We’re quite a sight, I think — remarkable to people we regularly pass by, head-turning to everyone else. I’m the least conspicuous, but still noticeable, towering at six-foot-tall, with shoulder-length hair and John Lennon-esque sunglasses. And there’s our Daisy, who immediately attracts attention, because, well, he’s a “hotdog” — he’s three-foot-long but barely a foot tall, with shiny black fur, wagging his tail as he struts about in front of us. But most striking is the beautiful, alluring woman holding my hand, with her bottle-blonde hair and radiant personality.
There are two kinds of places in the world: the place with Euri and those without her — that’s how I could best describe the aura of Euri’s presence. I’ve become used to people giving us long stares, intrigued strangers who can’t help but watch the three of us walk. The interest is not one way, though — we have “Daisy Thoughts.” In a higher-toned voice, with a simpler vocabulary and complicated illogic, we pretend to be Daisy and have silly observations about the things and people we pass by.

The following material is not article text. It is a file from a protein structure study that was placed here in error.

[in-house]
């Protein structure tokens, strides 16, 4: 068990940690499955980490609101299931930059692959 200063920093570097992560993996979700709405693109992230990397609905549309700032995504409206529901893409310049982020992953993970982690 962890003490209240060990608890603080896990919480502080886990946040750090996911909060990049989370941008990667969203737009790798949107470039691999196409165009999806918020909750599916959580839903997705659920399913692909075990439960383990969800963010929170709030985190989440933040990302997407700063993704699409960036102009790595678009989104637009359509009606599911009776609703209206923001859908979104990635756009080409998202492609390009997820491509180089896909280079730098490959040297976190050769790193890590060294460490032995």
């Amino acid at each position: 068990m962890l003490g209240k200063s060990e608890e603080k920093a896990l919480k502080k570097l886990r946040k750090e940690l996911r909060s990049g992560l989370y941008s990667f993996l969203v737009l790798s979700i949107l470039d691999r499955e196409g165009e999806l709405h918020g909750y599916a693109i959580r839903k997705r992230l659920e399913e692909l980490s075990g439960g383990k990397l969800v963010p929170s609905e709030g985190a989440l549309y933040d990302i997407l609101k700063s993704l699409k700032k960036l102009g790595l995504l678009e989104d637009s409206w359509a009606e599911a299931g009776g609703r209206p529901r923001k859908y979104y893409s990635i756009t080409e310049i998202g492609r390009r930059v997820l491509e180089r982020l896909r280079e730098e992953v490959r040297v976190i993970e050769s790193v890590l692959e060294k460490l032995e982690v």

It’s already a good morning if we have walked, but it’s better if we have taho. There are various vendors around the park, but we have a favorite. Ateng Taho either stays at the government offices or at the quadrangle. We like her taho because the tofu is always fresh, the arnibal is sweet but not overpowering, and the sago is generously served. We eat our taho on a table, in a closed-down-by-COVID restaurant. I enjoy looking at Euri’s elated face as she sips her taho. We leave some for Daisy, who is himself adorable when he’s slurping taho.
Euri’s Fitbit is our guide — during workdays, we walk 7,000 to 8,000 steps, and during weekends we walk for at least 10,000 steps. We have, like everyone else, bad days, when we barely make 6,000 steps. Or when instead of exchanging silly jokes and observations, we exchange silences. Well, who doesn’t? We’ll walk again the next morning, and it’ll be better.
We’re home by 8 a.m. Euri and I rest for a bit, before taking a shower. Daisy, meanwhile, exhaustedly lies down on the floor, his short arms and legs stretched out, not moving until I give him his meal. After all that, the three of us head up to our room and try our best to sleep. The rest of our schedule, of course, is a work in progress. There’s work and so many other things once we wake up, but what I look forward to the most is our morning walk the next day.
That’s why I love walking. It is simple and requires the littlest of efforts, yet it can be as fun as our imagination make it out to be, with the variations and infinite impressions. It can be intimate, too, because when I walk with Euri, I know the buildings and streets and people we pass by may change, but I’ll always have her, my lover, by my side.
Mark Flores, 27, is a writer, and he shares a home in Angeles City with his grammatically-superior partner, Euri, and their wiener dog, Daisy.